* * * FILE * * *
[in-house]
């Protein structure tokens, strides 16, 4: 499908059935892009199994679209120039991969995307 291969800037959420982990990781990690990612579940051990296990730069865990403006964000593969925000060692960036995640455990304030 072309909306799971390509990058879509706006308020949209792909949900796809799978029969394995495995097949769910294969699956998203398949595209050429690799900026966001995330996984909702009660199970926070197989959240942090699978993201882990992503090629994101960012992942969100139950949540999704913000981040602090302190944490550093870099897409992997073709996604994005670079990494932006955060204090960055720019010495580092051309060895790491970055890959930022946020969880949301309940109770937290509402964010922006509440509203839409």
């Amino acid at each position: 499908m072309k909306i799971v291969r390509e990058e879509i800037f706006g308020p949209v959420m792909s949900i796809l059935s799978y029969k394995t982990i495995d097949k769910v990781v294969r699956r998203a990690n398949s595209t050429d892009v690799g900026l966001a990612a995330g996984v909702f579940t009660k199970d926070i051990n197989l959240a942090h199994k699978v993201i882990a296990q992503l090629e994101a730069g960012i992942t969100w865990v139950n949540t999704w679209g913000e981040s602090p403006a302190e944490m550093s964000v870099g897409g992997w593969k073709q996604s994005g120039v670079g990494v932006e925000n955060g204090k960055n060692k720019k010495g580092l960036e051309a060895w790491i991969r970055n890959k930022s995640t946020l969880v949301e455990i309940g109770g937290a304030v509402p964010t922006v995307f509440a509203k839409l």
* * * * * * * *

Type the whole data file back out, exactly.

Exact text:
[in-house]
């Protein structure tokens, strides 16, 4: 499908059935892009199994679209120039991969995307 291969800037959420982990990781990690990612579940051990296990730069865990403006964000593969925000060692960036995640455990304030 072309909306799971390509990058879509706006308020949209792909949900796809799978029969394995495995097949769910294969699956998203398949595209050429690799900026966001995330996984909702009660199970926070197989959240942090699978993201882990992503090629994101960012992942969100139950949540999704913000981040602090302190944490550093870099897409992997073709996604994005670079990494932006955060204090960055720019010495580092051309060895790491970055890959930022946020969880949301309940109770937290509402964010922006509440509203839409």
């Amino acid at each position: 499908m072309k909306i799971v291969r390509e990058e879509i800037f706006g308020p949209v959420m792909s949900i796809l059935s799978y029969k394995t982990i495995d097949k769910v990781v294969r699956r998203a990690n398949s595209t050429d892009v690799g900026l966001a990612a995330g996984v909702f579940t009660k199970d926070i051990n197989l959240a942090h199994k699978v993201i882990a296990q992503l090629e994101a730069g960012i992942t969100w865990v139950n949540t999704w679209g913000e981040s602090p403006a302190e944490m550093s964000v870099g897409g992997w593969k073709q996604s994005g120039v670079g990494v932006e925000n955060g204090k960055n060692k720019k010495g580092l960036e051309a060895w790491i991969r970055n890959k930022s995640t946020l969880v949301e455990i309940g109770g937290a304030v509402p964010t922006v995307f509440a509203k839409l």